BOURBONNAIS — Somewhere John Fox and Eddie Murphy have to be really enjoying this.
The old banana in the tailpipe.
If you don’t know about it, check it out in “Beverly Hills Cop.” It refers to something being put over on you, and you not falling for it. While Fox isn’t trying to put anything over on anyone, there’s something vaguely Murphy-esque now.
On Tuesday's edition of the “Jim Rome Show,” the Bears coach was asked by the hosts for information on the shin injury still sidelining rookie wide receiver Kevin White. Fox allowed that “you can call it shin splints or his shin just flared up.”
On Wednesday, Fox repeated his “assessment:” “He's got a shin. You can call it splints, call it whatever you want.”
Later on, I was asked, “Did you hear? Fox said Kevin White has shin splints.”
Actually, no, Fox didn’t say White has shin splints. White might have shin splints (I doubt it). But all Fox said was that you can call it shin splints or call it whatever you want. Because he’s not calling it anything. “I just know we’re doing what’s right for the kid and Chicago Bears,” Fox said.
So don’t fall for the old banana in the tailpipe. White will practice when he’s allowed to — “He's (chomping) at the bit, he's mad at me right now because I won't let him practice,” Fox said — and until he does, Marquess Wilson is getting an extended chance and he seriously needs to do more to take advantage of it.
“I think this year he’s done things this spring and camp so far to take that (next) step,” quarterback Jay Cutler said. “But he needs to take one more step and become the guy we think he can become.”
No banana, just fact.
Tailpipe banana II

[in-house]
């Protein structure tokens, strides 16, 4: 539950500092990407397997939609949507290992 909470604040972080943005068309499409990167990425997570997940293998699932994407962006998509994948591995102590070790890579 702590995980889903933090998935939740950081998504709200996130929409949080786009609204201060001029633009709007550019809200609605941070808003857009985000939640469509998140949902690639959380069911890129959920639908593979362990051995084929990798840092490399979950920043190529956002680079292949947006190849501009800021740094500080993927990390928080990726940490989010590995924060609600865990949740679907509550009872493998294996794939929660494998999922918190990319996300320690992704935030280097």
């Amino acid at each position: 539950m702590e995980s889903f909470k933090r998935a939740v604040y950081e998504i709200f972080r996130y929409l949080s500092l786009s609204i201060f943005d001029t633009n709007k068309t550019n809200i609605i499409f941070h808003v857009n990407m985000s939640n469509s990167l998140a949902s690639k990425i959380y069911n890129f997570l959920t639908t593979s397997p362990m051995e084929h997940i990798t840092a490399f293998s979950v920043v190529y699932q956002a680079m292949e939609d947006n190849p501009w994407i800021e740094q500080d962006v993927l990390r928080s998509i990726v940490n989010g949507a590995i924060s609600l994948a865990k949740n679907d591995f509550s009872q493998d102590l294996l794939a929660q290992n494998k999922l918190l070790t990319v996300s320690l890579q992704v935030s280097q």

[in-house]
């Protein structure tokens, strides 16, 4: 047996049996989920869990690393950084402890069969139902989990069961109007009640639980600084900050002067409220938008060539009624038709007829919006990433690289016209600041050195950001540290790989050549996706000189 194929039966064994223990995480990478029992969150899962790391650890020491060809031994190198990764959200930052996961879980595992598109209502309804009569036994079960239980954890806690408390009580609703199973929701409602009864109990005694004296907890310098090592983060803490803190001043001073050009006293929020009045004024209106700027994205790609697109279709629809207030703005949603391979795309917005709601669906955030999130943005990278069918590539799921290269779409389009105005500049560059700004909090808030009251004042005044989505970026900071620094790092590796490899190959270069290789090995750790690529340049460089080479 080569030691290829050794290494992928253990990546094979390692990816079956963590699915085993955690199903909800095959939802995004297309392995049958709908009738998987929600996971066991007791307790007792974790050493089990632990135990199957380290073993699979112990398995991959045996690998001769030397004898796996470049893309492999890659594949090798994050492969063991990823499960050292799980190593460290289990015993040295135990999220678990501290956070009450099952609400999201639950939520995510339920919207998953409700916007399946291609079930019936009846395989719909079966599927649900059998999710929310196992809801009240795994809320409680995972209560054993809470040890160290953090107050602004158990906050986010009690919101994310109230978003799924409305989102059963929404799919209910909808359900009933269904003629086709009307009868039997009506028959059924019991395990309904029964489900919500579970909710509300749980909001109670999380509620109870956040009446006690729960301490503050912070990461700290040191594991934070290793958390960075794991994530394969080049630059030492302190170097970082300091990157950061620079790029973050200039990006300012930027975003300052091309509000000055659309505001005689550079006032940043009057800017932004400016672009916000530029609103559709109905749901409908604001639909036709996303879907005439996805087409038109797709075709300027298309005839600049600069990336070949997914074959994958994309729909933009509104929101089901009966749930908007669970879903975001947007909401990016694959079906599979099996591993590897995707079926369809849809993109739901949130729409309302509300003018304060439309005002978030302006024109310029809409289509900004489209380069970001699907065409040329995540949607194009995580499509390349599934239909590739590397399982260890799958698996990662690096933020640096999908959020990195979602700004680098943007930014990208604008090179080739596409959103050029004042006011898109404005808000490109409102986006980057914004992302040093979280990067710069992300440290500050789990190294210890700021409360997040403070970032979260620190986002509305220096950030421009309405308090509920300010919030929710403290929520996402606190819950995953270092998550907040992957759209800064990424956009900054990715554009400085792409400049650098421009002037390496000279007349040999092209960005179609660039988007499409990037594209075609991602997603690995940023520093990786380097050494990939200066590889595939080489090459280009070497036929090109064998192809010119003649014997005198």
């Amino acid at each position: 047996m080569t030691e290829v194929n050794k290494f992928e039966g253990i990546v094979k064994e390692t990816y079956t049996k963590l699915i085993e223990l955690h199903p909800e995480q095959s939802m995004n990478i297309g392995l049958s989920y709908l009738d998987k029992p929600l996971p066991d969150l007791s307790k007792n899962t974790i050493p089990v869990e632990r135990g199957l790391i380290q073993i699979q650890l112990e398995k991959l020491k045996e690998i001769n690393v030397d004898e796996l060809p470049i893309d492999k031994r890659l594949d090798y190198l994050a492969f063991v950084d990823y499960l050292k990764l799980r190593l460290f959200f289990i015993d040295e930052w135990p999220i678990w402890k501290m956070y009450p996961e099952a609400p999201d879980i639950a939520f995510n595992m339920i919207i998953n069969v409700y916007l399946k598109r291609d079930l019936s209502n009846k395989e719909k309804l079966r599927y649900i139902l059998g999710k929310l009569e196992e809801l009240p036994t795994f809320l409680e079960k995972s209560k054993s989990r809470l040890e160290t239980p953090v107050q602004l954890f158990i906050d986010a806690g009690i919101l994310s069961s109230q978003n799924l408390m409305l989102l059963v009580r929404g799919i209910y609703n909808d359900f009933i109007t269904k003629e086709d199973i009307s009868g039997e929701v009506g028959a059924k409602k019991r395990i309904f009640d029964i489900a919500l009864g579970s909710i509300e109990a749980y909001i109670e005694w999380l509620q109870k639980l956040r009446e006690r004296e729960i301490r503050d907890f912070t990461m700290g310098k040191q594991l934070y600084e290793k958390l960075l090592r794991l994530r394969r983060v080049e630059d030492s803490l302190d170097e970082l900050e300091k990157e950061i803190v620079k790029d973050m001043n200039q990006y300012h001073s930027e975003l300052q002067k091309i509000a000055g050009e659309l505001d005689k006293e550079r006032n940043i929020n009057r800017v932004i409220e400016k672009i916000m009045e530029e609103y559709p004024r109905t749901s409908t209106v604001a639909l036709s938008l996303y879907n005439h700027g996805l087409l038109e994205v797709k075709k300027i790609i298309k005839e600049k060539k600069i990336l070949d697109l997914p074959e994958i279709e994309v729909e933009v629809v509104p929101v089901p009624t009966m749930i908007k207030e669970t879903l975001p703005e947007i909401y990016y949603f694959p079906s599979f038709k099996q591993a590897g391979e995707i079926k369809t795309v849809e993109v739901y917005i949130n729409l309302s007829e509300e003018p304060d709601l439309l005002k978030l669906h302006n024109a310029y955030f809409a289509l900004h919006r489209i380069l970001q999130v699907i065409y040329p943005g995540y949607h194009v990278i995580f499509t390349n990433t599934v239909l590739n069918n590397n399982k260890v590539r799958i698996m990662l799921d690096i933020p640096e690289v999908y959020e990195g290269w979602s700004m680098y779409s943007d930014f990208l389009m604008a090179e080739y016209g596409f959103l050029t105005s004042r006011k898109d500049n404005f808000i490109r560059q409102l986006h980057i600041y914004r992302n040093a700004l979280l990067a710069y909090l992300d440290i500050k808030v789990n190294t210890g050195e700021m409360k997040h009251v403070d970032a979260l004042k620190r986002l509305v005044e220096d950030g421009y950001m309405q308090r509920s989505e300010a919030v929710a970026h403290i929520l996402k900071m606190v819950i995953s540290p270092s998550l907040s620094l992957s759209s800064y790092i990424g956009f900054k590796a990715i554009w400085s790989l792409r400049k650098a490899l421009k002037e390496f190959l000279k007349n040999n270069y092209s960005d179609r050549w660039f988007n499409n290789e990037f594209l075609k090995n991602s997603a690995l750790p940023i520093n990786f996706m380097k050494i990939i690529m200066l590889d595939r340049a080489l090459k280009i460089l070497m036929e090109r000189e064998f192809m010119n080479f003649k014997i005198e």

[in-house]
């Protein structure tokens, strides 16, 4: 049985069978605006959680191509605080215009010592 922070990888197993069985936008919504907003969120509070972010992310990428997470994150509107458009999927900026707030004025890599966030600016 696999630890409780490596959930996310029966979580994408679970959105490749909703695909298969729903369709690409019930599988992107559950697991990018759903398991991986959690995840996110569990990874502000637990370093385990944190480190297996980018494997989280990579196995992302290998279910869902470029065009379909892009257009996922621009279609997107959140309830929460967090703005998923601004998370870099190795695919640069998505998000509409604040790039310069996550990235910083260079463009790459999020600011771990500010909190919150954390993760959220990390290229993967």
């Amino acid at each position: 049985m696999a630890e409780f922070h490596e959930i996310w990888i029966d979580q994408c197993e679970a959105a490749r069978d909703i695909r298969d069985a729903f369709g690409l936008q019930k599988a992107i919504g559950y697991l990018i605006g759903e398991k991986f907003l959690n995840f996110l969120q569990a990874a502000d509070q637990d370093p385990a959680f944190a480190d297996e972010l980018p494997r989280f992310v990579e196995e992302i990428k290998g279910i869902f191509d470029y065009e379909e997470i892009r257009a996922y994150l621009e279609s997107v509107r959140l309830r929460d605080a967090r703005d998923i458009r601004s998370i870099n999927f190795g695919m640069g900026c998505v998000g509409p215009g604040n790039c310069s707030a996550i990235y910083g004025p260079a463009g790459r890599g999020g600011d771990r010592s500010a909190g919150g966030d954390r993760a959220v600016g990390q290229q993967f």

Reactions to camp news are always interesting.
A simple CSNChicago.com report a couple days ago and one that still holds: Jay Cutler hasn’t thrown an interception or lost a fumble in the course of training camp. If this is construed as declaring Cutler turnover history to be history, that would be falling for the banana in the tailpipe.
It’s just a simple fact. Take it however you want. If he were throwing a pick a day, that would probably be news and possibly disturbing indicator that Cutler is reverting to his career base course, glowing platitudes from or about his latest offensive coordinator notwithstanding.
But Cutler isn’t turning the football over. And he’s not doing it against a defense that is doing not showing everything, but neither is it holding back for the benefit of the offense.
“(Defensive coordinator Vic Fangio) is not afraid to drop eight (into coverage) or to (rush) eight,” Cutler said. “Throws a lot of different things at you — three-down, four-down, nickel, dime. He’s got an extensive package, so it makes you think.”
Said offensive coordinator Adam Gase: “Every play is something different from those guys, and we’re kind of adjusting as we go.”
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And maybe that’s the real point in all of this. Maybe that’s another banana in the tailpipe.
But Cutler and the Bears have been flummoxed more than a few times by 3-4 schemes: Green Bay twice annually, for instance. The Bears defeated San Francisco and the Jets last year, but only because of five combined interceptions by their defense in the two games. The offense netted 216 and 257 yards in the games.
So for Cutler to go interception-free for a week of camp against a blizzard of looks — that’s the whole point of why a 4-3 disciple like John Fox is all for the change to a 3-4 — shouldn’t be entirely dismissed.
Or maybe it’s me that’s falling for the banana.